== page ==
The Long Museum has been classically work-in-progress yet quite open for a couple of years now. The experience has always been deflating, painfully juxtaposing the effort that artists put into their pieces alongside the couldn't-give-a-crap approach to construction finishing. The true result, regardless of content is unpolished art with piles of trash and saggy barriers in every line of sight.
This premature phase seems to have come to an end recently. Whilst the Long Museum still has terrible security, lackluster service and an eyesore grand-entrance metal detector, all the spaces and annexes look whole and complete.
Which is just in time, because the current exhibition is the best yet. It is also probably China's art highlight of the year. In 'Nothingness is not nothing at all", Olafur Eliasson has slotted his works around the Long Museum's characteristic modern spaces. It is a showcase of his work over the last 25 years, essentially an exploration of the isolation and movement of element materials.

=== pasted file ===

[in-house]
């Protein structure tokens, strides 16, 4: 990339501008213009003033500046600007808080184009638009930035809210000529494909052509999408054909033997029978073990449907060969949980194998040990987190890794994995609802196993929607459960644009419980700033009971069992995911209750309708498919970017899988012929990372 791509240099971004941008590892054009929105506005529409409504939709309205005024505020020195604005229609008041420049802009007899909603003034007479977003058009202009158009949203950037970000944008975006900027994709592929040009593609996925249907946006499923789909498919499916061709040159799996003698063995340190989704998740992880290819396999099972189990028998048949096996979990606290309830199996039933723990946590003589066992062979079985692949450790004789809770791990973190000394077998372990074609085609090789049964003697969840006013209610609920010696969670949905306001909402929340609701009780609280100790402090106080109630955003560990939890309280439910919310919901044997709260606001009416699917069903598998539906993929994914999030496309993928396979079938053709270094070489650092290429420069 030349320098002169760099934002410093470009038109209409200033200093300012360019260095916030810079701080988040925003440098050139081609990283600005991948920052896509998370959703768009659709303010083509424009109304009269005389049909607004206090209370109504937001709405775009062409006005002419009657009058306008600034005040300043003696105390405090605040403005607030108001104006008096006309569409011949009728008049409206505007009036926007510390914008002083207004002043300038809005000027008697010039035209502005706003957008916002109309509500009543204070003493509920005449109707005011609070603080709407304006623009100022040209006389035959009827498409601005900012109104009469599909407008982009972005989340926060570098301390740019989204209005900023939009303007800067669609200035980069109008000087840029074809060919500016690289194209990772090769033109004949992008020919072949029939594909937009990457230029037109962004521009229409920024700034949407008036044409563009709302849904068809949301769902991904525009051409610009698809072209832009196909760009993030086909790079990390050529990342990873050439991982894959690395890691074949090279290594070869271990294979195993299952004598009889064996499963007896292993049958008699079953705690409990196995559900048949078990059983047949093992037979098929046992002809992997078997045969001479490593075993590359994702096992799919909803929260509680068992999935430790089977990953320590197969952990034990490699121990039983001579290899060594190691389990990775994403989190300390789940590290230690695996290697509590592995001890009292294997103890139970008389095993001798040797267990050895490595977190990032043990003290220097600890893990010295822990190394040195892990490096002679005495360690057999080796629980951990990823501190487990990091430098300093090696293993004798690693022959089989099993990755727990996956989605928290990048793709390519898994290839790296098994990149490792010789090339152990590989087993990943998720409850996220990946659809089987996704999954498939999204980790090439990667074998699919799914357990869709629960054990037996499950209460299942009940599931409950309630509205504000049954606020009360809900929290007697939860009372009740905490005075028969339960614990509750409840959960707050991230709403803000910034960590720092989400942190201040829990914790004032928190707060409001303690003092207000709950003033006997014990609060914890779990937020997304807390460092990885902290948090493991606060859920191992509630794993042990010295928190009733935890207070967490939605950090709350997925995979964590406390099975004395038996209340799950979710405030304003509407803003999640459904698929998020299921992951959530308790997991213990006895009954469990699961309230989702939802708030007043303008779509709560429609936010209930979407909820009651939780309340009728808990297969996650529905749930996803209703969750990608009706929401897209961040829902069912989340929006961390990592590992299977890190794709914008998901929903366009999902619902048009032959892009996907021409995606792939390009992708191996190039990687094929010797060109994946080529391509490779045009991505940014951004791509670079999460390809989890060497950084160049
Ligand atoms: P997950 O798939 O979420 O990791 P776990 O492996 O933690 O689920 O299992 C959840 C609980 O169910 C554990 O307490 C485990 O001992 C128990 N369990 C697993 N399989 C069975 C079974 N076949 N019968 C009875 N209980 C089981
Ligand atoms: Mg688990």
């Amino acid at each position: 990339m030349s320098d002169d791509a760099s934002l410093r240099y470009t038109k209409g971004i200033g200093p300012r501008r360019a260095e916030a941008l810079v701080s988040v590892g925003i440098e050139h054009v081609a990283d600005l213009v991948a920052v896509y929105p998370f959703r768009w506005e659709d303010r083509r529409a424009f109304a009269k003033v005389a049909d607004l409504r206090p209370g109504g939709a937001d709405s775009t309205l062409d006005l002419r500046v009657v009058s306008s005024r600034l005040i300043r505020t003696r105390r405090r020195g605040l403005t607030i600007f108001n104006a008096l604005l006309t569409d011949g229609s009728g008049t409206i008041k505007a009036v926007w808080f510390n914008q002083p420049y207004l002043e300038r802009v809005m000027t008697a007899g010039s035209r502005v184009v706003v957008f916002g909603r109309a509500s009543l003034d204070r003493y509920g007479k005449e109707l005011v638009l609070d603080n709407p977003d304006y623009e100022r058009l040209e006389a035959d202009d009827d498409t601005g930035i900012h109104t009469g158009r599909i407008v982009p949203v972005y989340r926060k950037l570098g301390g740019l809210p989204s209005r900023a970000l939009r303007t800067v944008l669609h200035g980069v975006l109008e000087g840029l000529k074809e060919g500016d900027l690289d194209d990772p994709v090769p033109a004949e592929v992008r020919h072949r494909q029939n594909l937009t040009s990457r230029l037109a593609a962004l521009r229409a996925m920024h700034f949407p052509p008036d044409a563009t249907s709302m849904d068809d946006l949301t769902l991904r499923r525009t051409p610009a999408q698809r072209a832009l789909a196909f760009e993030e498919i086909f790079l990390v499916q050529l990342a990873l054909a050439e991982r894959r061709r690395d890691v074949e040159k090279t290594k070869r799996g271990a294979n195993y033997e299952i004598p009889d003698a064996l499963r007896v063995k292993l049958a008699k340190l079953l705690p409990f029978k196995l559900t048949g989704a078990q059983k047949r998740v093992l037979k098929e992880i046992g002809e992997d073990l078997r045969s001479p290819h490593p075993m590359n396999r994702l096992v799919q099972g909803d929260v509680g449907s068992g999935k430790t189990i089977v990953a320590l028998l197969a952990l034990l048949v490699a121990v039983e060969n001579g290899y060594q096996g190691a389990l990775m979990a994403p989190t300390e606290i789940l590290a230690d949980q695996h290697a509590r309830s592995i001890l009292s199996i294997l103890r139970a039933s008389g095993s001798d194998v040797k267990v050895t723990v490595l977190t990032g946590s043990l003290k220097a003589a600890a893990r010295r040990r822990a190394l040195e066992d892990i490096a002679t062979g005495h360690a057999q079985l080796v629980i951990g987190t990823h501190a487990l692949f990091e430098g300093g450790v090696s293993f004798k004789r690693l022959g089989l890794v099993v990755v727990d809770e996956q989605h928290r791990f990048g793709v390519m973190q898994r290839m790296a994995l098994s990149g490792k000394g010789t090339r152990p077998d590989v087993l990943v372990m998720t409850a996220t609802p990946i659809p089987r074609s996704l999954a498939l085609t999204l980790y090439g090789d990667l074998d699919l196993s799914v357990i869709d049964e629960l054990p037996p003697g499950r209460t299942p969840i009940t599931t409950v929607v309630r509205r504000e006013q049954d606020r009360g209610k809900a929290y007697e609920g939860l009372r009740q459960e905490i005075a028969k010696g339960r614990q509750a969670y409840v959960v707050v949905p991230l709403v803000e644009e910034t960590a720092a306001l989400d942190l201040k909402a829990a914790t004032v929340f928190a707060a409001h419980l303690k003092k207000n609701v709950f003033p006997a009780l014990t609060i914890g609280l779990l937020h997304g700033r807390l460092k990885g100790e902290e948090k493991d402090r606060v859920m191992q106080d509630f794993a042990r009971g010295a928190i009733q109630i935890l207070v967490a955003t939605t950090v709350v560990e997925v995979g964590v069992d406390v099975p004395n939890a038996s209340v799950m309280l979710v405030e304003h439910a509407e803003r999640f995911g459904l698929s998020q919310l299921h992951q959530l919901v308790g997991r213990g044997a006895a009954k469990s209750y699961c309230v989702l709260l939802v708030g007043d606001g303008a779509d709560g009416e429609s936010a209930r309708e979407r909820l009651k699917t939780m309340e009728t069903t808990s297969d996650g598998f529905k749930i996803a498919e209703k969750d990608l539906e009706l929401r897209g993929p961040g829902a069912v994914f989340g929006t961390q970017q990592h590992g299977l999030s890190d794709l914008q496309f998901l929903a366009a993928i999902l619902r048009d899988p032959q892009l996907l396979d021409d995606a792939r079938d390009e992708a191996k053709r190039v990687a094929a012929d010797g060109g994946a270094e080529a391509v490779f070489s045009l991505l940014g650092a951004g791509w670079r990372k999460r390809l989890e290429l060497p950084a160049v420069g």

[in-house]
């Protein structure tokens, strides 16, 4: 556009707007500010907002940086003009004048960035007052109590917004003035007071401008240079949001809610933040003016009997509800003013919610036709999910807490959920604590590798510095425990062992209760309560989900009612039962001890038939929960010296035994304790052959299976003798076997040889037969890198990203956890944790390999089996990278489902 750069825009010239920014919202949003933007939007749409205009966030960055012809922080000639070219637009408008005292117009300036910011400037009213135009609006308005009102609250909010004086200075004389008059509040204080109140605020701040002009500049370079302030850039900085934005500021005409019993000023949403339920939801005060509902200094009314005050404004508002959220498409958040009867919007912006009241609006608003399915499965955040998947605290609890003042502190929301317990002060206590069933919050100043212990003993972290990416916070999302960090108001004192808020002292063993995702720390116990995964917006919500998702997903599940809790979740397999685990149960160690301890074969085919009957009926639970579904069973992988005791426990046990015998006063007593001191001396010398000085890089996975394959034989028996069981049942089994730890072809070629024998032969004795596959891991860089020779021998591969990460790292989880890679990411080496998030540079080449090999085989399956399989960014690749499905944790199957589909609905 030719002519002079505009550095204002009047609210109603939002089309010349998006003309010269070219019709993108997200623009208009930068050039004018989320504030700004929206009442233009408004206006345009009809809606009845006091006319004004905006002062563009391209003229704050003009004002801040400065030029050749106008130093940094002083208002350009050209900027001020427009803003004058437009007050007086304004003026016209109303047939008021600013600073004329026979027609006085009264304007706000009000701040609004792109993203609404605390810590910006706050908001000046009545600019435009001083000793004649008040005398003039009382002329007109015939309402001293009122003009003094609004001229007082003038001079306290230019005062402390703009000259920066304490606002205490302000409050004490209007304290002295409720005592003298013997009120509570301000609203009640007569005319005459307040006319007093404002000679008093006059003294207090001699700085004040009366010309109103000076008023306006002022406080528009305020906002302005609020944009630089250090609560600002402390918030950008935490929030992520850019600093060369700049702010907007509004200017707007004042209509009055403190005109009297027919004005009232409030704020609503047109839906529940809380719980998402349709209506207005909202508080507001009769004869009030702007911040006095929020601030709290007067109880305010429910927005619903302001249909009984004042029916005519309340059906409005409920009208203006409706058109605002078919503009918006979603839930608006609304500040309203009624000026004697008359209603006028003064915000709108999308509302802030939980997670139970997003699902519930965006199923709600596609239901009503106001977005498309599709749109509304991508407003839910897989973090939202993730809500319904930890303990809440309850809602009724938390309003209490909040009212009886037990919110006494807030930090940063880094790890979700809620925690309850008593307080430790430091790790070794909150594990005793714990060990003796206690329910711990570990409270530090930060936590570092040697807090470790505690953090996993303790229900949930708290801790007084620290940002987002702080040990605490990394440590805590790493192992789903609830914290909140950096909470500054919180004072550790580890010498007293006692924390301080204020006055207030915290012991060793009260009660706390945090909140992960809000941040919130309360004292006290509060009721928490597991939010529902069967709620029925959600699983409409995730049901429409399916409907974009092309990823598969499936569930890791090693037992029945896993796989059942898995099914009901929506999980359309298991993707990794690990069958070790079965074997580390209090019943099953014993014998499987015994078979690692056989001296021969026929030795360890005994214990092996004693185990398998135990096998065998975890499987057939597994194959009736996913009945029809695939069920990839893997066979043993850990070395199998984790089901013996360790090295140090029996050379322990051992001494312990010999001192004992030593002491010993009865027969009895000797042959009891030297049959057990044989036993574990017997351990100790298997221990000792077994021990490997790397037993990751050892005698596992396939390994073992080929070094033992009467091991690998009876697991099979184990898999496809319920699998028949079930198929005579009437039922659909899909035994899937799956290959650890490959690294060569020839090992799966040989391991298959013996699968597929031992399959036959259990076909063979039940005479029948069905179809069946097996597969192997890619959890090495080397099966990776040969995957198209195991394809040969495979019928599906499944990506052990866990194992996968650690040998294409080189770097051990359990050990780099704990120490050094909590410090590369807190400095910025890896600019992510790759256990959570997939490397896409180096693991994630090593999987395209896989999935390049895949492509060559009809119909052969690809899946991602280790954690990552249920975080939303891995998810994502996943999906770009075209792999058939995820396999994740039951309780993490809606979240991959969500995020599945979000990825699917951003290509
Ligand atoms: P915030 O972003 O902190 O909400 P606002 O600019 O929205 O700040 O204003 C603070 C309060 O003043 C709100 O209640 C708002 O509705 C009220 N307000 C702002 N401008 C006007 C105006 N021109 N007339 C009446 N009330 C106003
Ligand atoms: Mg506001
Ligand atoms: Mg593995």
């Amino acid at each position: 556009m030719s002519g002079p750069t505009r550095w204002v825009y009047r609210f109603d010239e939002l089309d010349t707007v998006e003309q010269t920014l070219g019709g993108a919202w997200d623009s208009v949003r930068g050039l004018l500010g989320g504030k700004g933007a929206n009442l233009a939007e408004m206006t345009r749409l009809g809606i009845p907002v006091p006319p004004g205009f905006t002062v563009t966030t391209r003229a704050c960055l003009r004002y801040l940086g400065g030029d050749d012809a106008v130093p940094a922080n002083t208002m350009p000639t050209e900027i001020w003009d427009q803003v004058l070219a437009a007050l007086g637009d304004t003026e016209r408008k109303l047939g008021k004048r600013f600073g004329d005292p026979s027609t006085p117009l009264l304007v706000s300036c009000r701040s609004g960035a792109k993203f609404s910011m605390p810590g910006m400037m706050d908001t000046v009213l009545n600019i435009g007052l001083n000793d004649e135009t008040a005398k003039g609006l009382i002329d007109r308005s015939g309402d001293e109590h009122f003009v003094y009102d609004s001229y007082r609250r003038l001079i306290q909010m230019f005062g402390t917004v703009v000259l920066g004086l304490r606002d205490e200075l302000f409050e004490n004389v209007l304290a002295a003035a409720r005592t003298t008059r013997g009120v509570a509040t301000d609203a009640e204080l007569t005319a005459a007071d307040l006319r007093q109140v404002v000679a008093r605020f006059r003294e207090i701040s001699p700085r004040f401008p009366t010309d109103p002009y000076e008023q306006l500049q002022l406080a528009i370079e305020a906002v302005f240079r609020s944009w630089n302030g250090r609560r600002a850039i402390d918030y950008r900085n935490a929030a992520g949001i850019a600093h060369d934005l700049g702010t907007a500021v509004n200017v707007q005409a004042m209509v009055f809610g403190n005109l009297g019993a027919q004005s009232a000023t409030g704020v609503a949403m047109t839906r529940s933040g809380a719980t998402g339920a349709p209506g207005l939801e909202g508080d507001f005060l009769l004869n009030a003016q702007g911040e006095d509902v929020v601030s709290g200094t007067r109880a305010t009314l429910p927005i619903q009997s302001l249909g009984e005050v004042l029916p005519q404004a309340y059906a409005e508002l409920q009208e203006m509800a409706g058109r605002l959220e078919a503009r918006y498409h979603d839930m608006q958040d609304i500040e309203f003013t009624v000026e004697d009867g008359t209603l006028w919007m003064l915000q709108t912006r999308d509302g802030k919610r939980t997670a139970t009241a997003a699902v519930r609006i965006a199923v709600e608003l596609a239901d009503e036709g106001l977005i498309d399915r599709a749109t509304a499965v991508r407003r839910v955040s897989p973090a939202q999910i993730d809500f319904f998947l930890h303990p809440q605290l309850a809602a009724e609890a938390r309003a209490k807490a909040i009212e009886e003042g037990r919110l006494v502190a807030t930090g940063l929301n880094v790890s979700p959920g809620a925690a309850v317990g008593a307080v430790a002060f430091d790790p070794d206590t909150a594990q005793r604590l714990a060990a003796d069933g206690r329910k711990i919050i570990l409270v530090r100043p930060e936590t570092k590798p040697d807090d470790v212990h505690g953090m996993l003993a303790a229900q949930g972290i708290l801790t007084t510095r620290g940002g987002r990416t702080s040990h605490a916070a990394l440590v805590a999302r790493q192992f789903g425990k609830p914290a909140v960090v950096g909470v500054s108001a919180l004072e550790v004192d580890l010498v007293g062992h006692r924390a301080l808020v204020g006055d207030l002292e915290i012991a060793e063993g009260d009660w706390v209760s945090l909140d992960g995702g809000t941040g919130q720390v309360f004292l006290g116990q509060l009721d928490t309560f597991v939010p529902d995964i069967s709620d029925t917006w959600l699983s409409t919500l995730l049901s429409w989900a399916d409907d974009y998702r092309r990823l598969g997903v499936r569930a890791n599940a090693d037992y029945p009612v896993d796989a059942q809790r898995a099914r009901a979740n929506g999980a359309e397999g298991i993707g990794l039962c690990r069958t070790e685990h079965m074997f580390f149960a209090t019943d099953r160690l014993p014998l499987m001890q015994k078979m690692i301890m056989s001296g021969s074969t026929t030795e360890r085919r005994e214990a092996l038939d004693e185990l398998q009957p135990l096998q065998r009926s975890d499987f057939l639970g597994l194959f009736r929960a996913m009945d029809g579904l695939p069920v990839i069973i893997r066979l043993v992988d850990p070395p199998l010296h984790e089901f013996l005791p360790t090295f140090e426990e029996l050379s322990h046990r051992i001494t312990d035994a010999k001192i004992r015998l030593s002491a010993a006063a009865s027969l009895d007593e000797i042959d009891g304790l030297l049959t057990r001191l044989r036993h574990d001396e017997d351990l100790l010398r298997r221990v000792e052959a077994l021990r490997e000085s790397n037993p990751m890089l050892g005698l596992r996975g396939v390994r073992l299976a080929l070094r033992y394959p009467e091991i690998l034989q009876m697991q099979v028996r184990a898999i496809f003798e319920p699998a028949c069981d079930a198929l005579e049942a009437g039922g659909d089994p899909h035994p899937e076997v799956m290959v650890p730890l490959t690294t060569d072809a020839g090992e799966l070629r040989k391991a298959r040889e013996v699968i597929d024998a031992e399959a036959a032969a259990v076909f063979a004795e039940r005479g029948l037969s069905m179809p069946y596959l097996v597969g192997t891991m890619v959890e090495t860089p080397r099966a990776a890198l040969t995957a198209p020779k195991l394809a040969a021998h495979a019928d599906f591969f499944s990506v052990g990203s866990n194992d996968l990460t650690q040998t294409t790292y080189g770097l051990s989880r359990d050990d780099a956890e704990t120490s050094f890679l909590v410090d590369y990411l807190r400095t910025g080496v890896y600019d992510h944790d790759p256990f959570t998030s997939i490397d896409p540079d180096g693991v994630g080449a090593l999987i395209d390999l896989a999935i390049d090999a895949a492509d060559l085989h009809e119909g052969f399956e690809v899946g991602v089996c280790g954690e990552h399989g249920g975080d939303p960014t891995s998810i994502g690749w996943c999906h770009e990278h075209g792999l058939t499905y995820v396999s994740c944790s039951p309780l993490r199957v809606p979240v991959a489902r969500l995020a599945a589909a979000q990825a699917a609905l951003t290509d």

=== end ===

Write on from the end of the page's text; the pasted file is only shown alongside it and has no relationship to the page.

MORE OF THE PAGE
It is mesmerisingly exaggerated. Some spaces we didn't want to leave, like the bubble-filled plain of 'Happiness', others we (I) couldn't bare to stay, like the strobing rain-filled sensory overload within the Polyphonic House.
Eliasson's showpiece and newest work The Open Pyramid, built for the Long Museum, uses intensive mirror planes to evoke a sense of omnipresence and insignificance. It feels similar to his 2003 exhibition "Weather Project" at the Tate Modern in London, with meandering spectators stopping to first comprehend and then soak in the experience.
The rest of the two-dozen works are similarly punctuated with pause-worthy mechanisms. Whether it be a huge kaleidoscope, a wall of reflective orbs or a landscape of roughly hewn obsidian, the effect is both technical and rewarding and right down my alley. Not a descriptive plaque in sight.
click here for more photos of the bubbles